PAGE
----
It seems a shame that The Current War has been released in the middle of the Summer holidays, when cinema goers are usually looking for fun superhero style entertainment, animated franchise entries or Disney remakes. It will probably flounder like Doctor Who at 8.30pm on a Sunday night, and go unnoticed in screen 12 of your local multiplex with an after 9pm start time. I suppose it is a hard sell, inspired by the true events that surrounded the battle between Thomas Edison and George Westinghouse in the race to become the suppliers of a safe electrical system across the USA.
However director Alfonso Gomez – Rejon, tackles what seems initially a historical info dump, with the enthusiasm more akin to a Marvel movie, using all the tricks of the trade to make this a visually striking piece of film making. The camera swoops and dives through the scenes, often tracking characters as they move and converse, making everything somehow more interesting. The initial shot of Edison, Benedict Cumberbatch, standing in a swirling white back drop, could almost be from some upcoming Doctor Strange film. Benedict is also an executive producer on the film, along with Martin Scorcese, so there must gave been something in the screenplay that attracted their attention.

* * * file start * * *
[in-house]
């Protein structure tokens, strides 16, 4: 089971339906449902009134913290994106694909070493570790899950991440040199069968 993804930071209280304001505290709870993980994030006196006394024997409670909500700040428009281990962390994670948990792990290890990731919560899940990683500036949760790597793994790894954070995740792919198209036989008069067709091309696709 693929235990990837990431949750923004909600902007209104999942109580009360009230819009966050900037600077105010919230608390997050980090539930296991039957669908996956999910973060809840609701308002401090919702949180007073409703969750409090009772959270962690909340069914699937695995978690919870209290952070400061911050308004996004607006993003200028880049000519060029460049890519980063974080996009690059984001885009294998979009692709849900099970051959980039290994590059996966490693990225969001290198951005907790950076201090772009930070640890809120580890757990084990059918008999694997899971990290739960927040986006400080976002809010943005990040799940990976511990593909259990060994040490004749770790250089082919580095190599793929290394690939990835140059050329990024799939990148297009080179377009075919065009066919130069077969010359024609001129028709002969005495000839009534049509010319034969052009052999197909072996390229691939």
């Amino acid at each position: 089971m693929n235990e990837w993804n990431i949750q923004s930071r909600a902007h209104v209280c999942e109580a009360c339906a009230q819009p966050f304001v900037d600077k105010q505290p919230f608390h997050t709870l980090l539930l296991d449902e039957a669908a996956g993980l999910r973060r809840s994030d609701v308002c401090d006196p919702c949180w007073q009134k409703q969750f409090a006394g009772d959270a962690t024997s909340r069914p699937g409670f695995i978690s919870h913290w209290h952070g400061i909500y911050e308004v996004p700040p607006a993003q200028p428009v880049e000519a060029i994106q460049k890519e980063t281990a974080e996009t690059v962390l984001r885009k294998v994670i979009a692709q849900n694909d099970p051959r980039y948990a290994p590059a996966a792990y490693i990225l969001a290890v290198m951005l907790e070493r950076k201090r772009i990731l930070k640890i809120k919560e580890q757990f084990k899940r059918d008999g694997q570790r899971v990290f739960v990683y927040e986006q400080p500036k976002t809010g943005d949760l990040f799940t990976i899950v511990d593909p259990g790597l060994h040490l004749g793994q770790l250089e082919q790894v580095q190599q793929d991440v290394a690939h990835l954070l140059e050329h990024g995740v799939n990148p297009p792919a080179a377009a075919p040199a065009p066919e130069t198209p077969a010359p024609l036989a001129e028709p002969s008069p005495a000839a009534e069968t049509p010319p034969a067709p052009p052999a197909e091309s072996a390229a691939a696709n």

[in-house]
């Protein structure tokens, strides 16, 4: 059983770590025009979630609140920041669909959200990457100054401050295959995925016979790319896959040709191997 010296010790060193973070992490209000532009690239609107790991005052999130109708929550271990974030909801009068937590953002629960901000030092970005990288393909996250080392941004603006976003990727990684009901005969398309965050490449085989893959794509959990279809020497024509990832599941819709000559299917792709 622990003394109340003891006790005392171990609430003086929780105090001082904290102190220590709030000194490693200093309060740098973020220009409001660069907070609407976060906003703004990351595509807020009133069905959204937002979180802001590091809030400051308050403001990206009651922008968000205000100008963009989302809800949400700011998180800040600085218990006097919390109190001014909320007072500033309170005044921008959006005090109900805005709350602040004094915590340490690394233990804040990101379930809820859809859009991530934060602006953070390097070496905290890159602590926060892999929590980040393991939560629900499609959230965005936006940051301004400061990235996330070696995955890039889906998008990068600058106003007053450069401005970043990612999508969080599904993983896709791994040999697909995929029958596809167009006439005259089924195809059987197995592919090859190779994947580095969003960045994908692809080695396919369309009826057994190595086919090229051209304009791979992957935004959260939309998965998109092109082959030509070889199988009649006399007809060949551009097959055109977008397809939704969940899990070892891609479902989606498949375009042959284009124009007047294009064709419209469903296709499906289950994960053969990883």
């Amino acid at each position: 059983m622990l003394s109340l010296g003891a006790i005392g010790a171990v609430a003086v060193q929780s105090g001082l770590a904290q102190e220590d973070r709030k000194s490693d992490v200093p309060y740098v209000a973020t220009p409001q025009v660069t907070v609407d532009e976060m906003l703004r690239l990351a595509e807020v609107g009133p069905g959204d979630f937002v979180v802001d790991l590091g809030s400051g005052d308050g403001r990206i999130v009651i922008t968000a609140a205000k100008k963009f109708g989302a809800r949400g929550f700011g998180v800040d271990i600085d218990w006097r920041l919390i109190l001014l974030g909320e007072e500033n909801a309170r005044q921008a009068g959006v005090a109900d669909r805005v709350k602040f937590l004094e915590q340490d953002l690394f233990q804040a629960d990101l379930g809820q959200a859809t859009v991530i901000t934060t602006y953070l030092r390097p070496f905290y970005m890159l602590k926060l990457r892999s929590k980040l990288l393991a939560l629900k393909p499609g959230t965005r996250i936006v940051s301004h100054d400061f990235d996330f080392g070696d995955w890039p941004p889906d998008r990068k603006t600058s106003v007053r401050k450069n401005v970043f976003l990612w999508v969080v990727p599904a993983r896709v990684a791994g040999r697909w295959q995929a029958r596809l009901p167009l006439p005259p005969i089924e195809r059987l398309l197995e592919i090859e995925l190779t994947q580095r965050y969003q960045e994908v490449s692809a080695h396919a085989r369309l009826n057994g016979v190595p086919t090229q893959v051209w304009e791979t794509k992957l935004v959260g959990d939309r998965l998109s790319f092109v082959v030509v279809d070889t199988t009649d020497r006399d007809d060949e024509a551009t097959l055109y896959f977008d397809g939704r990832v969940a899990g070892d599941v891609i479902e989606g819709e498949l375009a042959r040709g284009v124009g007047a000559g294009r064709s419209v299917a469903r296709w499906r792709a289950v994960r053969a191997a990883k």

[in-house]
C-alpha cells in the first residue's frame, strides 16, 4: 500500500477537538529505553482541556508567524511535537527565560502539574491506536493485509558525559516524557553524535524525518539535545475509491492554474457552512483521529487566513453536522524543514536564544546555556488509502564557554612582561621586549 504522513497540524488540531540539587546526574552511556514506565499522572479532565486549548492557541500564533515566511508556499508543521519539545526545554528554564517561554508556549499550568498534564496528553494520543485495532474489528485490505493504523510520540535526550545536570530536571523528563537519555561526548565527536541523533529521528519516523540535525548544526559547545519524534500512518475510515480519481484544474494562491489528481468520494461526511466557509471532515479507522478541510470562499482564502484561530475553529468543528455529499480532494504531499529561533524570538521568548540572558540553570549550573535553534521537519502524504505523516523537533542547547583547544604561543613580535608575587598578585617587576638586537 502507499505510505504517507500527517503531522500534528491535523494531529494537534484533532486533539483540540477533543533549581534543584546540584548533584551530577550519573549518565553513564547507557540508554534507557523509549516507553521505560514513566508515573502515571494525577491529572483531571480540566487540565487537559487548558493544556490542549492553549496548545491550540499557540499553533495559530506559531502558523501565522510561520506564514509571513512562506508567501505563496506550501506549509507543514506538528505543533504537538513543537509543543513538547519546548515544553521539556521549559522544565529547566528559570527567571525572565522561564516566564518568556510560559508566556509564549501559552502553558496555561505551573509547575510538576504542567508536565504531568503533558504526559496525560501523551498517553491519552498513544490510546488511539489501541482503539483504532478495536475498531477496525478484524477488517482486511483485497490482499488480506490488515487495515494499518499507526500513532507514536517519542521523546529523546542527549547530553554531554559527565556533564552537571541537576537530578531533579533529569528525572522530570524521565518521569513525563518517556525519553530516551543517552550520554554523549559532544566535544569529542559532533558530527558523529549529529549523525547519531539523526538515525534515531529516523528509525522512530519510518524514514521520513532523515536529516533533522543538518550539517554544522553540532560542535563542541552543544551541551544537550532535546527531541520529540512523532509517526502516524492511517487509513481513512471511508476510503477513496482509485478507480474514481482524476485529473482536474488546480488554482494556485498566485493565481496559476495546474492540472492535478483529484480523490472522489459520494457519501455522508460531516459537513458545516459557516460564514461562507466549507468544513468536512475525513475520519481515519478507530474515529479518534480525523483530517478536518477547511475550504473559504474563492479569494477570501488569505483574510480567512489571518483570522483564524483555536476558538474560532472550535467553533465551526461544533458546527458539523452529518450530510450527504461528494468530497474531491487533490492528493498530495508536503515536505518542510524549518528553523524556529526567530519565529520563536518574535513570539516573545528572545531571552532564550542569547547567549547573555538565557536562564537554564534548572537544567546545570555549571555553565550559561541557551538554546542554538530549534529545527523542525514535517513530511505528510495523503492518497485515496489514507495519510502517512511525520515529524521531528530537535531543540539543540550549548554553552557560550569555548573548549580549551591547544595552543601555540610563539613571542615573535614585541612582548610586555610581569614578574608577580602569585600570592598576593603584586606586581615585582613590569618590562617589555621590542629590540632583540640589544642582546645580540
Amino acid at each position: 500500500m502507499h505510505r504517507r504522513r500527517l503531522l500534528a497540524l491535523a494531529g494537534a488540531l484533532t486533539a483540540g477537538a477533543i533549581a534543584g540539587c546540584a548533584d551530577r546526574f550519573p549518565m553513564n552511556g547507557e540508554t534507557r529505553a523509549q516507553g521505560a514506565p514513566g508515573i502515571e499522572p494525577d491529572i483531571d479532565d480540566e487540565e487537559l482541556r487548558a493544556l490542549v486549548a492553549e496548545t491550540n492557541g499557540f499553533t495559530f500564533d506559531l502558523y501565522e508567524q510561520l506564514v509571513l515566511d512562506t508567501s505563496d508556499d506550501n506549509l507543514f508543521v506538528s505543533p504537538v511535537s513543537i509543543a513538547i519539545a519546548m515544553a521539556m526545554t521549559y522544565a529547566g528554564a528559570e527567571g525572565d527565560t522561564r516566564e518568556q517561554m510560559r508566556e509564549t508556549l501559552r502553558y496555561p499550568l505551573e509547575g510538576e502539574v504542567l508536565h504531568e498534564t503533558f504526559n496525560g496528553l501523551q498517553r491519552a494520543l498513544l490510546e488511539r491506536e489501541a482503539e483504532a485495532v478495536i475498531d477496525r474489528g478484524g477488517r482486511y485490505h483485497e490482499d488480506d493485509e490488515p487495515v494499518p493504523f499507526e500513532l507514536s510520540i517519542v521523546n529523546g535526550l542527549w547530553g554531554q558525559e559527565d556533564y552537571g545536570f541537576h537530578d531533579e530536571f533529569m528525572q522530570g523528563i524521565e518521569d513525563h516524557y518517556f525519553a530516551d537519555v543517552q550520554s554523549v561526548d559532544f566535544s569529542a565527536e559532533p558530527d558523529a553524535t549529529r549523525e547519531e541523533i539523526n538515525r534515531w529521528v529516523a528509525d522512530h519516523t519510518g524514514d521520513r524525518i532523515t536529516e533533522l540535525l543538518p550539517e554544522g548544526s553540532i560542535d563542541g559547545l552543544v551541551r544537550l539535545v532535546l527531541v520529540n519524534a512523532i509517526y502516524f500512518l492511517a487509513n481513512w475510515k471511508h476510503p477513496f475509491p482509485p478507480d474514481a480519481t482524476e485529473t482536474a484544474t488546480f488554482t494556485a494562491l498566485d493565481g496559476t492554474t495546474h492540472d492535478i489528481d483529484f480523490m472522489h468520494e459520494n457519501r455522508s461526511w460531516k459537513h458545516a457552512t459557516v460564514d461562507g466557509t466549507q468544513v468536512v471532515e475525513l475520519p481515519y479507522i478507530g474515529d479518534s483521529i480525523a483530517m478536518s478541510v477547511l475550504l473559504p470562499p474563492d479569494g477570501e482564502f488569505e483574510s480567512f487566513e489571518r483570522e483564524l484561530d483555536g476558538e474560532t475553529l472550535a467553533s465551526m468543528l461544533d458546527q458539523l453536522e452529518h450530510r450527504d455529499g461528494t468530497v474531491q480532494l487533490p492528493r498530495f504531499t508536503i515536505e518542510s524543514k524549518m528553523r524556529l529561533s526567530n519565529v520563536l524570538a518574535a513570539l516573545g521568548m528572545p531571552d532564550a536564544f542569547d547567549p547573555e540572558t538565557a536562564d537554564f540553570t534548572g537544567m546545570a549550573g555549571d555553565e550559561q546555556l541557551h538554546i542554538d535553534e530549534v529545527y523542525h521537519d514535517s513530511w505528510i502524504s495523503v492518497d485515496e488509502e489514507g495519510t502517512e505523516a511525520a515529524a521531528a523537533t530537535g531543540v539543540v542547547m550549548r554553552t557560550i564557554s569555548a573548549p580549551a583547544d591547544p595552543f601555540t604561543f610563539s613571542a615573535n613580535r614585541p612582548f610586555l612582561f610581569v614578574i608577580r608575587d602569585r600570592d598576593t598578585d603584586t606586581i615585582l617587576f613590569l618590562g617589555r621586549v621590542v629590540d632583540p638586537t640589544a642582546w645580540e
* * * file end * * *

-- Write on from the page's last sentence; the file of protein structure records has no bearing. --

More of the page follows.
As the story develops, we learn a lot about something we never think about. The lights in your house mainly, and of course eventually everything else. It is a subject I would venture very few of us know much about at all, but the machinations of Edison, Westinghouse and Nikola Tesla, played by Nicholas Hoult, provide intrigue and drama without dragging us through a mine field of exposition and explanation. As we follow the lives of the characters, we see their family, friends and business associates but thankfully it all has time to breathe naturally letting us see the relationships play out without shouting at us at every turn.
The cast are all on form, and with Tom Holland playing secretary to Edison, there is probably enough footage of the cast for some clever YouTube-er to give us the first meeting of Spider-Man, Doctor Strange and Beast from The X-Men. Fans of Science should get a kick out of the principles explored as the engineers go head to head with each other, trying to convince a nation that Ac is better than DC, insert your own jokes here, but fans of costume drama should also take note, as the styles of the very late 1800s are brought to life like the light bulbs that pervade the run time of this film.
There are some wonderful visuals too, wide shots of America in the throws of becoming, quite literally, illuminated, and wonderful and ornate sets, or locations, including the best fire place you will see in a film this year. This film will not be for everyone, but I would recommend a view if you have a night to pass. It is directed with flair, despite some strange editing choices, but the story has more heart than you would expect, and it should be placed on the school curriculum for science students to learn the fascinating story of Edison alone. As well as his contribution to lighting a nation, Edison was behind so many other major inventions, including motion pictures. It is almost ironic that this one may fall down a memory hole, due to bad timing and production problems.